Here’s why *I* will continue to ride in the left-most lane in congested traffic, and why I will not care if someone else doesn’t like it.
~~~ This began as part of a facebook conversation started by one of my favorite teachers, Richard Deardoff, from my high school experience (and as I recall I didn’t have him for a class, he was just that memorable!) about the video embedded below. I’ve updated and reworded some of what I posted as, for me, taking more time with what I’m writing means rephrasing and refining.
Colorado has the “keep right except to pass” statute on roads with speed limits at or over 65 mph (C.R.S. 42-4-1013 Passing lane – definitions – penalty).
Hubby and I abide *except* when we’re on the motorcycles in congested areas. Of course, most of the time these same areas are posted with an under 65mph speed limit so CO’s “keep right” law doesn’t even apply. Many drivers, however, don’t care about speed limits and/or think that the “keep right” law applies everywhere all the time.
Anyhoot, regardless of the law about it in any state, in congested areas we go as far left as we can as soon as we can and try to just exceed the speed of the flow of traffic so that, technically, we are always in passing mode. We do keep our eyes open for faster vehicles coming up behind us and communicate with eath other so that we can move over when possible to let them go past. Then we go right back to the left-most lane. We have no intention of being “hall monitors” and are not intentionally trying to slow them down at all. Some drivers are so impatient, however, that we don’t get the chance to let them by before they’re darting in and out of traffic across 3, or 4, or more lanes. In those cases, I consider *them* the hazards, not us. 1 or 2 more seconds of patience and we’d be out of their way, and I always have to shake my head when we catch up with those same vehicles later: they’ve stressed themselves out, endangered others, and didn’t get any farther than the rest of us.
We know that there are people who hate this left-lane behavior of motorcyclists. Believe me, we know! However, until all people see motorcycles at all times — which will never happen since people don’t even see other cars or even, amazingly, semis — we will continue to go left for our increased safety regardless of the law or what other drivers perceive to be the law. We’ll take our chances on getting a ticket, the bird, and/or dirty looks in order to decrease the risk of getting in an accident because we’re not seen.
Q. Why does being in the passing lane increase other’s awareness of a bike?
A. It doesn’t. Not. one. bit!! However, it means WE have only one lane of traffic to the side of us that we have to focus on, versus being in a middle lane and dealing with both sides, or in the right-most lane dealing with all crossing back and forth of the on/off traffic.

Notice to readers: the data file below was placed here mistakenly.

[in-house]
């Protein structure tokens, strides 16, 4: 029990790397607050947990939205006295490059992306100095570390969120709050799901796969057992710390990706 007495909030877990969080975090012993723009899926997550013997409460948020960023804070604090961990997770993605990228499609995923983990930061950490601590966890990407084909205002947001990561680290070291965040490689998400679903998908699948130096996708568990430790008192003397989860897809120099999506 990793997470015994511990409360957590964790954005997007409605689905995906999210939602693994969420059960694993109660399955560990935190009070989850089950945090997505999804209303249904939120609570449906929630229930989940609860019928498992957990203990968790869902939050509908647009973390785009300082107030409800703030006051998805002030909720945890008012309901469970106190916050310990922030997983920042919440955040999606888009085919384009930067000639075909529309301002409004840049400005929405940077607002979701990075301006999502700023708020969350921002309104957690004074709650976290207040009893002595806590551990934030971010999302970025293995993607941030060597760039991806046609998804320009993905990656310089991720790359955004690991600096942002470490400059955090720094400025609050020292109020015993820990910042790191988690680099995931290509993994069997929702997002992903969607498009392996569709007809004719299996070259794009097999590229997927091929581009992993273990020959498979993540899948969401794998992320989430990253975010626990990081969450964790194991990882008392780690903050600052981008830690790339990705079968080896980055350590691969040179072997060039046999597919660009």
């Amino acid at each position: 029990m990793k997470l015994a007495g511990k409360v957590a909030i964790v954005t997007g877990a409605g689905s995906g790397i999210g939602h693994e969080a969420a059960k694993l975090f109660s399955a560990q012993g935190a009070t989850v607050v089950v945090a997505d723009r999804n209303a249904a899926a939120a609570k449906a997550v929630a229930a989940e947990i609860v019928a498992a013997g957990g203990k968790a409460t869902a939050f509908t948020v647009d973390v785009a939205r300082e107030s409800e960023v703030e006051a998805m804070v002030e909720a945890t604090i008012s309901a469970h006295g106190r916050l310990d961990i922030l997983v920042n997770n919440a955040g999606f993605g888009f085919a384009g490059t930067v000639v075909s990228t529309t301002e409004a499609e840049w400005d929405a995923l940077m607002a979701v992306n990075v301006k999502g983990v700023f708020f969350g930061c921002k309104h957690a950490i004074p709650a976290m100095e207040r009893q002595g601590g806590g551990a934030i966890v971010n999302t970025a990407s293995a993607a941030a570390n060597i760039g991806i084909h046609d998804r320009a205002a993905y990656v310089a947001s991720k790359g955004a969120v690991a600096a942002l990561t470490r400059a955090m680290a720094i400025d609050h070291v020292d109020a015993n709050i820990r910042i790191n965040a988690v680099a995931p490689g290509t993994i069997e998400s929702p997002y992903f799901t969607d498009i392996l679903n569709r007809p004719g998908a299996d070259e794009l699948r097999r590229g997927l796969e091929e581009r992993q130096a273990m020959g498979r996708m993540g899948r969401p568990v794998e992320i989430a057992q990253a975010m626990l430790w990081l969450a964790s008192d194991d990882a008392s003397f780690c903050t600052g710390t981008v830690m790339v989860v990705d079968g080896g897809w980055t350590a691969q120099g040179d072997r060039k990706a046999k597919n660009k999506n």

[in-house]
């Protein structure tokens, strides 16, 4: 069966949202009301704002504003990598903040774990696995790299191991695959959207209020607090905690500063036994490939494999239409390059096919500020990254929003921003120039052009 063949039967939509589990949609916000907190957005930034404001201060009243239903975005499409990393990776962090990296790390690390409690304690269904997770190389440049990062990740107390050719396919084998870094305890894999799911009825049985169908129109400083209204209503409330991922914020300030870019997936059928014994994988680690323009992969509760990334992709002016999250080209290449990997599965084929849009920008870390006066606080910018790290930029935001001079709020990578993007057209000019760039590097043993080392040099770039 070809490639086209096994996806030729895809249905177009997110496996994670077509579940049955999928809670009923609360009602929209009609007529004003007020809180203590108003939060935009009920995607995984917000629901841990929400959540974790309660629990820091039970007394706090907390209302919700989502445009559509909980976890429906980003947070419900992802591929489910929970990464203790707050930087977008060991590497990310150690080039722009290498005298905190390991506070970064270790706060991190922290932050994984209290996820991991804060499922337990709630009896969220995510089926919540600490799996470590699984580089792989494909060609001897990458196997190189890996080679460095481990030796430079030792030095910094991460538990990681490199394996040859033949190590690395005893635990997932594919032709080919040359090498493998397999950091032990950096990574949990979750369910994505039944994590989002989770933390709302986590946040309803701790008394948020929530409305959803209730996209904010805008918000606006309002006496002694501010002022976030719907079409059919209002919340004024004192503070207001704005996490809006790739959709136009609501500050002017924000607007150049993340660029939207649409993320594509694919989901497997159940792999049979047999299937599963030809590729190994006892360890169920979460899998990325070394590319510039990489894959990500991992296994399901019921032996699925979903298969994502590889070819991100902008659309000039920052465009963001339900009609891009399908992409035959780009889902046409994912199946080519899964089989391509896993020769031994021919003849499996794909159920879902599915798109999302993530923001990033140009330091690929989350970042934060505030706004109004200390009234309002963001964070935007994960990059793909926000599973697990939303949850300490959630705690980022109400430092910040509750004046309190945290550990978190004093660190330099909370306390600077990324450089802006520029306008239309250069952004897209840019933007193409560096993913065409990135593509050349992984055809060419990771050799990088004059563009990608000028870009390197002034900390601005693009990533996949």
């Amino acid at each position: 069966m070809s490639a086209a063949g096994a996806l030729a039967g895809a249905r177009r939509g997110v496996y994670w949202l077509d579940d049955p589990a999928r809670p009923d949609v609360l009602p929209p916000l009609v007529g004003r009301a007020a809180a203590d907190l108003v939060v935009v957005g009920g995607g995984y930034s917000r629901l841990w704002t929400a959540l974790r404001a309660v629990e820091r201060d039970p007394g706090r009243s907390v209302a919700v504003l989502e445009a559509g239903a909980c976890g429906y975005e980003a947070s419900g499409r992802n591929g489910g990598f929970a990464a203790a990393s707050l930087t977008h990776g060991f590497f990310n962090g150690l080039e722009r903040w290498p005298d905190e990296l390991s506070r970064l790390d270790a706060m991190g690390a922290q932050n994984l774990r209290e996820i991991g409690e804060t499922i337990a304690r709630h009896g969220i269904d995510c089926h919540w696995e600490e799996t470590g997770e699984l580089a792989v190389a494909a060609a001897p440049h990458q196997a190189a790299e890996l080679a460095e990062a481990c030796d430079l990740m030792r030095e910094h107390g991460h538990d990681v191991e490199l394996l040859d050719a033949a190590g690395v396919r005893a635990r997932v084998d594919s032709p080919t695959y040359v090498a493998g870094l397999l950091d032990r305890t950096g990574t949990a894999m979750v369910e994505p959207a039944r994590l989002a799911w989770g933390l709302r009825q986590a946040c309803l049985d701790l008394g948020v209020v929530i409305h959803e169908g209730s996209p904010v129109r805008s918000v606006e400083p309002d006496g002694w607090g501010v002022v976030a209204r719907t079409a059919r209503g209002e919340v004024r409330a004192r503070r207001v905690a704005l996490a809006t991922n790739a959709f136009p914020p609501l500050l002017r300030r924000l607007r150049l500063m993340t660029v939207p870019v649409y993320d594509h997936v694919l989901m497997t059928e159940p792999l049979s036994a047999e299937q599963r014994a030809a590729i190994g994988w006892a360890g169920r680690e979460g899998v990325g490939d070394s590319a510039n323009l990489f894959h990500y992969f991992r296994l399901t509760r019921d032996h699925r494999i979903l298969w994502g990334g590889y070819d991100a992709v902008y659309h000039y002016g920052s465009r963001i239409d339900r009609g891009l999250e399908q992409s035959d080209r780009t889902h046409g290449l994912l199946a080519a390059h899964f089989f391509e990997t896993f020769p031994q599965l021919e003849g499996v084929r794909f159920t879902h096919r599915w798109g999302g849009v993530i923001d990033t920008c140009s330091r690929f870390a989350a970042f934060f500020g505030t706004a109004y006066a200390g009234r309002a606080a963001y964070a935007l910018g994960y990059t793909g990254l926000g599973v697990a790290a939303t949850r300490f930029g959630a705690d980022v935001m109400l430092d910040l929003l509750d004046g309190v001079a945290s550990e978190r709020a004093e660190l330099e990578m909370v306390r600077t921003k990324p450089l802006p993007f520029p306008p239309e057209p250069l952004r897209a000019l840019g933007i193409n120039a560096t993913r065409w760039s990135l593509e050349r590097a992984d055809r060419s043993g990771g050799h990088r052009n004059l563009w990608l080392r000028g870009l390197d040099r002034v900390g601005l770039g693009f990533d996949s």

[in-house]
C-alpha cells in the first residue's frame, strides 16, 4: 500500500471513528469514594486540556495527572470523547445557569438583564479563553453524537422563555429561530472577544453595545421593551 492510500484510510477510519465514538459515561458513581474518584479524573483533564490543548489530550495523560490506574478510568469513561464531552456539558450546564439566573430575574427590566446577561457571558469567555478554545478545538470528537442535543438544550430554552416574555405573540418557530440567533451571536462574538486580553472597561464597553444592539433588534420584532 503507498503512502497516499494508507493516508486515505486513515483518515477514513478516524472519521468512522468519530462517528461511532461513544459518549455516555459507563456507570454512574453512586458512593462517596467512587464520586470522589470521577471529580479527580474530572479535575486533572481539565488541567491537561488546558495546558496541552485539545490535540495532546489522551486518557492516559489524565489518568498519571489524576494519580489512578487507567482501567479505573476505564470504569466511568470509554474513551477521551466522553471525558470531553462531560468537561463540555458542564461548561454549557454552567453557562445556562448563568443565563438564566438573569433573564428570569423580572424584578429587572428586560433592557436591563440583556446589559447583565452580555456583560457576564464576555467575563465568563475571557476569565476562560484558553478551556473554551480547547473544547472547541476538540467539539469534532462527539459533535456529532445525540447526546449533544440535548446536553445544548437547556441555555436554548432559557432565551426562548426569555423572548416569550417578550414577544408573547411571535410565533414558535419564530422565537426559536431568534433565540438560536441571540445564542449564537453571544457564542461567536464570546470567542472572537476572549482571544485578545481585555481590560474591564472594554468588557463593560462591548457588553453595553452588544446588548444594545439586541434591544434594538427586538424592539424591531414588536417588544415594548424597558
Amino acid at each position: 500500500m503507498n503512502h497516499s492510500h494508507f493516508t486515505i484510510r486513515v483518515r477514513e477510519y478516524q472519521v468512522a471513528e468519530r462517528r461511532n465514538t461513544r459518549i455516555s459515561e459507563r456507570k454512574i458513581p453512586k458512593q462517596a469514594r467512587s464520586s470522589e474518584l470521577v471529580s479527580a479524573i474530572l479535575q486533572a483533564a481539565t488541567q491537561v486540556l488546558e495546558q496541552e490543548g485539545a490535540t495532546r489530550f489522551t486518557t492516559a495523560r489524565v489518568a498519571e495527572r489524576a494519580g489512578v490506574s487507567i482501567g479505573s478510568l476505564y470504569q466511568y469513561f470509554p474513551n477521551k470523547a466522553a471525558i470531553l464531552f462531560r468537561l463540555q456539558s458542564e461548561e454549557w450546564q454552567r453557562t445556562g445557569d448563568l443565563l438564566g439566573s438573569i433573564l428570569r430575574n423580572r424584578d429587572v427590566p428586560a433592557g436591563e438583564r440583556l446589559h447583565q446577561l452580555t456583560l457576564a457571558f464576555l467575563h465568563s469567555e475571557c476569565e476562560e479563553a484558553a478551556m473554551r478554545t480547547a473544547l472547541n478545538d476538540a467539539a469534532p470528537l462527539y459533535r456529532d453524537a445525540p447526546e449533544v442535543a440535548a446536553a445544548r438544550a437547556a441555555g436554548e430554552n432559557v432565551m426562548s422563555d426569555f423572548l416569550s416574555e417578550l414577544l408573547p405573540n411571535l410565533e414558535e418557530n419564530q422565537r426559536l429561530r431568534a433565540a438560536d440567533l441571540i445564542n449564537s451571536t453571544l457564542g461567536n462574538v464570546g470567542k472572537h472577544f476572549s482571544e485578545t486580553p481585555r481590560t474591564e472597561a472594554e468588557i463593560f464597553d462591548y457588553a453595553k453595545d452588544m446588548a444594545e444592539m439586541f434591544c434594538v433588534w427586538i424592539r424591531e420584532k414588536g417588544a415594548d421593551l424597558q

~~~ Now, let me add:
The very worst experience I’ve had on the motorcycle so far.
— Mind you, this beats out a **wheel falling off my trike** just after (thankfully!) we made it down a twisty mountain pass. —
One time when we were riding with friends in the Tuscon metro area in multi-lane rush-hour traffic they were leading and they were not adhering to our usual left-lane riding behavior (different riding styles for different folks and I’m certainly not knocking their style, just saying that it is not our personal preference.) Since we were following and trying to be good group riders we stayed in the lane behind them versus going into our preferred lane.
Hubby was behind them and in front of me when some idiot decided to cut between him and me to cross multiple lanes of traffic to the off-ramp, which we were passing at the time mind you. The idiot barely made it without crashing into the divider barriers at the exit and he left a lot of angry drivers in his wake. When I saw the car coming across between us I braked hard to miss the rear bumper. I didn’t even give a thought to who might have been behind me, I just reacted while fully expecting that the front of the car was going to take out my husband’s bike’s rear tire and, given the situation, likely take his life as well and I was going to witness it in every gory detail.
Happily, there was no contact with anyone or anything in this whole fiasco. I rode the rest of the way to our next stop shaking and crying and angry and thankful. I would have preferred to pull over and stop to collect myself but that was a less safe option versus just riding on (highway with small shoulders, breaking up the group, and so on) and our planned stop was only a few exits further. Hubby and our friends were blissfully unaware of the whole situation until we made it to our next stop and I blubbered all over Doug.
Once was more than enough because once is all it takes to have disastrous results.
We, and many others that day, were very lucky. Therefore, for me at least:
Congestion in multi-lane travel areas + being on the motorcycle ==> left-lane riding.
* Er, not the crying part. ‘Twas not the first time nor the last, I’m sure, where this hobby has pushed my limits far enough to result in tears. It was the first, and hopefully last, actual blubber incident, though. A friend’s father has a saying: “There’s no crying in motorcycling.” I say: Let the tears roll and roll on, the wind will dry them. :0)